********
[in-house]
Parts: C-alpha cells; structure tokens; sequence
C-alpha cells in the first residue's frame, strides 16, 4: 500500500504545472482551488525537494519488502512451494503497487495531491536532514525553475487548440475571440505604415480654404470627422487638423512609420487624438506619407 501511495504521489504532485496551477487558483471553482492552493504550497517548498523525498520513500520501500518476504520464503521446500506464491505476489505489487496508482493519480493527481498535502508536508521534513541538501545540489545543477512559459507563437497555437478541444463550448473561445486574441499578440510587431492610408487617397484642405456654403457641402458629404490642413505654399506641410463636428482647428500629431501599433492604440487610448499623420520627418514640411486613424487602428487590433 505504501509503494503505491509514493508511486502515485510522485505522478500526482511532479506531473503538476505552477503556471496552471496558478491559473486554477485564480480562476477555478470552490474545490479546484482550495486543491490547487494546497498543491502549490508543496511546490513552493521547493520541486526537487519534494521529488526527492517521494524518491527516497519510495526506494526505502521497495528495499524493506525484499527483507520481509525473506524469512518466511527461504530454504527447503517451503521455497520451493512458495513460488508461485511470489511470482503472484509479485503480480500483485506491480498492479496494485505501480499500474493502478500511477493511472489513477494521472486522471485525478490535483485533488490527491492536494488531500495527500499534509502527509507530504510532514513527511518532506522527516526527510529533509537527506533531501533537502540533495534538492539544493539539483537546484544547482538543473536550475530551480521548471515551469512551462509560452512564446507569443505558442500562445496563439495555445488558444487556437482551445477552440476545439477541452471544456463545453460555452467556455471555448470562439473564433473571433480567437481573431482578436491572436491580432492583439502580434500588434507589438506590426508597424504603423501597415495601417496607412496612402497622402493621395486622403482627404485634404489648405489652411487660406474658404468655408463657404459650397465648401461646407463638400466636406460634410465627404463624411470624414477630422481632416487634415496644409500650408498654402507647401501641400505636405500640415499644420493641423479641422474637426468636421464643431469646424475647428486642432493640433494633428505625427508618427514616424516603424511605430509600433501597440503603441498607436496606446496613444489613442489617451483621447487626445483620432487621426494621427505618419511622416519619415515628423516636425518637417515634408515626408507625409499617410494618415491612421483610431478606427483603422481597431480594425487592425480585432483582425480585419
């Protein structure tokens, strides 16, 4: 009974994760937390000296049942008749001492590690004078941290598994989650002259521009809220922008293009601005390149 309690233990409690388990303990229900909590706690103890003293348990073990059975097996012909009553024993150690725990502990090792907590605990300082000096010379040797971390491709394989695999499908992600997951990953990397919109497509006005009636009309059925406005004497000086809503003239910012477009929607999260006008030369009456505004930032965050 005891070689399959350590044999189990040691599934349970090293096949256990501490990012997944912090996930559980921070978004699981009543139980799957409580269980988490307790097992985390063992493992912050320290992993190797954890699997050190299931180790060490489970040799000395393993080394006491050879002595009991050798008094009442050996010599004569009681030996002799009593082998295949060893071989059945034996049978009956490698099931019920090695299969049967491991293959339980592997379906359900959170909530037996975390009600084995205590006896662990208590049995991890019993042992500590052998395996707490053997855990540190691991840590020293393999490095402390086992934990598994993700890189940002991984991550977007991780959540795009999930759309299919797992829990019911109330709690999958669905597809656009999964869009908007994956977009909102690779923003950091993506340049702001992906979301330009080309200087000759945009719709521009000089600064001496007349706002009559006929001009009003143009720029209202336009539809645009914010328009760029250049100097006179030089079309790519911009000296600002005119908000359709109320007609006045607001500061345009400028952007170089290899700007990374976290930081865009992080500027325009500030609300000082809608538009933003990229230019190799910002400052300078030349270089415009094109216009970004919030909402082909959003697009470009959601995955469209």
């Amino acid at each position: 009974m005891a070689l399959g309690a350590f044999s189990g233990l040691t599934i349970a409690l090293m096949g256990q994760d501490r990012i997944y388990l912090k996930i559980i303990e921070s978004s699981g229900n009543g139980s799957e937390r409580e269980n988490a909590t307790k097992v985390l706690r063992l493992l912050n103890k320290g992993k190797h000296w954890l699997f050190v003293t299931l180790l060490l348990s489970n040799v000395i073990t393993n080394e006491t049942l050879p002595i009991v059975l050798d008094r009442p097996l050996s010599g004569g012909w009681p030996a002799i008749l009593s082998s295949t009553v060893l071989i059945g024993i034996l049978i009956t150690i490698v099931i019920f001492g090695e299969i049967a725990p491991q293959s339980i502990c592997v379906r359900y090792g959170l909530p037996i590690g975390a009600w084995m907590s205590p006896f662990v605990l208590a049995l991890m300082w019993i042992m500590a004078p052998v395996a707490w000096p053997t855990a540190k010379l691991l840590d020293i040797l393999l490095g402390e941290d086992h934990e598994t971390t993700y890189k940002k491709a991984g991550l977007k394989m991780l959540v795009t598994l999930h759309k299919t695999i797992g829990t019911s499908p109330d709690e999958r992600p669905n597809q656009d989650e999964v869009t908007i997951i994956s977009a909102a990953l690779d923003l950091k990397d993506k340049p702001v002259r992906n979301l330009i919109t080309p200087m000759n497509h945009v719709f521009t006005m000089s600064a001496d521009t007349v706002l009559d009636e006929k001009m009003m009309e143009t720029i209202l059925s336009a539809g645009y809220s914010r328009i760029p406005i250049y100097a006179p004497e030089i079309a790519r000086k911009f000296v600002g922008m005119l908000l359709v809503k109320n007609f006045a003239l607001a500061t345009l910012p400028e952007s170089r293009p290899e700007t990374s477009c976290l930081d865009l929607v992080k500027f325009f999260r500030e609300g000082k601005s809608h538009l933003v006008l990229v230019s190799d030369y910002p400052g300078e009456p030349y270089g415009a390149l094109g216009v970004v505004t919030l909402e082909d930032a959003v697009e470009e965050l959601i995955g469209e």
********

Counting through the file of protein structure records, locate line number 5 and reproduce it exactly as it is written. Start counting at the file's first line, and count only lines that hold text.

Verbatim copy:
């Amino acid at each position: 009974m005891a070689l399959g309690a350590f044999s189990g233990l040691t599934i349970a409690l090293m096949g256990q994760d501490r990012i997944y388990l912090k996930i559980i303990e921070s978004s699981g229900n009543g139980s799957e937390r409580e269980n988490a909590t307790k097992v985390l706690r063992l493992l912050n103890k320290g992993k190797h000296w954890l699997f050190v003293t299931l180790l060490l348990s489970n040799v000395i073990t393993n080394e006491t049942l050879p002595i009991v059975l050798d008094r009442p097996l050996s010599g004569g012909w009681p030996a002799i008749l009593s082998s295949t009553v060893l071989i059945g024993i034996l049978i009956t150690i490698v099931i019920f001492g090695e299969i049967a725990p491991q293959s339980i502990c592997v379906r359900y090792g959170l909530p037996i590690g975390a009600w084995m907590s205590p006896f662990v605990l208590a049995l991890m300082w019993i042992m500590a004078p052998v395996a707490w000096p053997t855990a540190k010379l691991l840590d020293i040797l393999l490095g402390e941290d086992h934990e598994t971390t993700y890189k940002k491709a991984g991550l977007k394989m991780l959540v795009t598994l999930h759309k299919t695999i797992g829990t019911s499908p109330d709690e999958r992600p669905n597809q656009d989650e999964v869009t908007i997951i994956s977009a909102a990953l690779d923003l950091k990397d993506k340049p702001v002259r992906n979301l330009i919109t080309p200087m000759n497509h945009v719709f521009t006005m000089s600064a001496d521009t007349v706002l009559d009636e006929k001009m009003m009309e143009t720029i209202l059925s336009a539809g645009y809220s914010r328009i760029p406005i250049y100097a006179p004497e030089i079309a790519r000086k911009f000296v600002g922008m005119l908000l359709v809503k109320n007609f006045a003239l607001a500061t345009l910012p400028e952007s170089r293009p290899e700007t990374s477009c976290l930081d865009l929607v992080k500027f325009f999260r500030e609300g000082k601005s809608h538009l933003v006008l990229v230019s190799d030369y910002p400052g300078e009456p030349y270089g415009a390149l094109g216009v970004v505004t919030l909402e082909d930032a959003v697009e470009e965050l959601i995955g469209e």